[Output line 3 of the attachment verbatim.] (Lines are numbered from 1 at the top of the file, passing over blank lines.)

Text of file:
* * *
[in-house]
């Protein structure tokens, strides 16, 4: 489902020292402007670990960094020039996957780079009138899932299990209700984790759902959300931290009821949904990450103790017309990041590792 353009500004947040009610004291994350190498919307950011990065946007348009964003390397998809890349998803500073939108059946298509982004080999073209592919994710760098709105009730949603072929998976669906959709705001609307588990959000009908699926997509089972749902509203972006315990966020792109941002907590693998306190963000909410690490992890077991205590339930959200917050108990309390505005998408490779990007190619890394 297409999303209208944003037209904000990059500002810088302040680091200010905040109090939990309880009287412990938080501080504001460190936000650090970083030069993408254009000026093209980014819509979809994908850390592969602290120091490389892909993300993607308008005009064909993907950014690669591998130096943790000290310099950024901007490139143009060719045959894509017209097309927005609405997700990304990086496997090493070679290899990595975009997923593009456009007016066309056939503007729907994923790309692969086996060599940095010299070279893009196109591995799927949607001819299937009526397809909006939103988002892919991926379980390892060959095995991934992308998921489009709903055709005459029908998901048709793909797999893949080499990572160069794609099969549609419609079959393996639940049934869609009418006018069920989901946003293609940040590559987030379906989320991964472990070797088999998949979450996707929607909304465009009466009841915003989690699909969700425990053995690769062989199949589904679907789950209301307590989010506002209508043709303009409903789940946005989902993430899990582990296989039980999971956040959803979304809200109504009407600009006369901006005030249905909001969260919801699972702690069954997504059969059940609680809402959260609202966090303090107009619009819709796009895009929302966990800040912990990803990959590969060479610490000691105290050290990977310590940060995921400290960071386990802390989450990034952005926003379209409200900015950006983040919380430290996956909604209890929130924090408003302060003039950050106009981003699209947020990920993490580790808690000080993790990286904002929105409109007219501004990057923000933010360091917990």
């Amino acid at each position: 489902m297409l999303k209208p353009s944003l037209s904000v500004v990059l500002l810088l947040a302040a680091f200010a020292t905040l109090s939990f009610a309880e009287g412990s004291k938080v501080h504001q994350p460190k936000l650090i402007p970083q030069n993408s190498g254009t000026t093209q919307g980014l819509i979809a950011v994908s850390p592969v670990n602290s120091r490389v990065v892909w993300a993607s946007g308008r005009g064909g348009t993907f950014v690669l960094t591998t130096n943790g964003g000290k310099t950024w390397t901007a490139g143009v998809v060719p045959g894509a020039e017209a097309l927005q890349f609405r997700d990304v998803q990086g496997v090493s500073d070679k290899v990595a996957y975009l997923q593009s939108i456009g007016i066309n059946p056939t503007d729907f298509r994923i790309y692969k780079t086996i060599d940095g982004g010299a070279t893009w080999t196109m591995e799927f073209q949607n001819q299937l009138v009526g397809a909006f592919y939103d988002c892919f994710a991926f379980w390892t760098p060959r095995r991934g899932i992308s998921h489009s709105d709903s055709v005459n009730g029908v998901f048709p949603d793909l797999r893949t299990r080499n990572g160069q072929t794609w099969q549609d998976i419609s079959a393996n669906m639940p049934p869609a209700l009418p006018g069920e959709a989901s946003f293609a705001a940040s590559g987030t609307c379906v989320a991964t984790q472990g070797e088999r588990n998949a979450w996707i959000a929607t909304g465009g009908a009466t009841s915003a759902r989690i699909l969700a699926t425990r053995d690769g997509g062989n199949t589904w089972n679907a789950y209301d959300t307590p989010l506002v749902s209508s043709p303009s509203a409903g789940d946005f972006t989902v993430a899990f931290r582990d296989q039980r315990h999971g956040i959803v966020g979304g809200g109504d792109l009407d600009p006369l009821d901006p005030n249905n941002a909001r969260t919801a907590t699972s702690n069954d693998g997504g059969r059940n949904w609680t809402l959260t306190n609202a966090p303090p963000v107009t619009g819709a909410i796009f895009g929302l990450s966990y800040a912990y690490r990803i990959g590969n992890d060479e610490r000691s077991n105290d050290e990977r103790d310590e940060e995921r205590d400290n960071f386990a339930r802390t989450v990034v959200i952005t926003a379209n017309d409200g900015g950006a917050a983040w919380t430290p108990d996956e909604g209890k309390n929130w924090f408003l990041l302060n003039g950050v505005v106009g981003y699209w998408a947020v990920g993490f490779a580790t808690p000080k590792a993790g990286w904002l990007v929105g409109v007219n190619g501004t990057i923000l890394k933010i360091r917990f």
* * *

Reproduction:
């Amino acid at each position: 489902m297409l999303k209208p353009s944003l037209s904000v500004v990059l500002l810088l947040a302040a680091f200010a020292t905040l109090s939990f009610a309880e009287g412990s004291k938080v501080h504001q994350p460190k936000l650090i402007p970083q030069n993408s190498g254009t000026t093209q919307g980014l819509i979809a950011v994908s850390p592969v670990n602290s120091r490389v990065v892909w993300a993607s946007g308008r005009g064909g348009t993907f950014v690669l960094t591998t130096n943790g964003g000290k310099t950024w390397t901007a490139g143009v998809v060719p045959g894509a020039e017209a097309l927005q890349f609405r997700d990304v998803q990086g496997v090493s500073d070679k290899v990595a996957y975009l997923q593009s939108i456009g007016i066309n059946p056939t503007d729907f298509r994923i790309y692969k780079t086996i060599d940095g982004g010299a070279t893009w080999t196109m591995e799927f073209q949607n001819q299937l009138v009526g397809a909006f592919y939103d988002c892919f994710a991926f379980w390892t760098p060959r095995r991934g899932i992308s998921h489009s709105d709903s055709v005459n009730g029908v998901f048709p949603d793909l797999r893949t299990r080499n990572g160069q072929t794609w099969q549609d998976i419609s079959a393996n669906m639940p049934p869609a209700l009418p006018g069920e959709a989901s946003f293609a705001a940040s590559g987030t609307c379906v989320a991964t984790q472990g070797e088999r588990n998949a979450w996707i959000a929607t909304g465009g009908a009466t009841s915003a759902r989690i699909l969700a699926t425990r053995d690769g997509g062989n199949t589904w089972n679907a789950y209301d959300t307590p989010l506002v749902s209508s043709p303009s509203a409903g789940d946005f972006t989902v993430a899990f931290r582990d296989q039980r315990h999971g956040i959803v966020g979304g809200g109504d792109l009407d600009p006369l009821d901006p005030n249905n941002a909001r969260t919801a907590t699972s702690n069954d693998g997504g059969r059940n949904w609680t809402l959260t306190n609202a966090p303090p963000v107009t619009g819709a909410i796009f895009g929302l990450s966990y800040a912990y690490r990803i990959g590969n992890d060479e610490r000691s077991n105290d050290e990977r103790d310590e940060e995921r205590d400290n960071f386990a339930r802390t989450v990034v959200i952005t926003a379209n017309d409200g900015g950006a917050a983040w919380t430290p108990d996956e909604g209890k309390n929130w924090f408003l990041l302060n003039g950050v505005v106009g981003y699209w998408a947020v990920g993490f490779a580790t808690p000080k590792a993790g990286w904002l990007v929105g409109v007219n190619g501004t990057i923000l890394k933010i360091r917990f």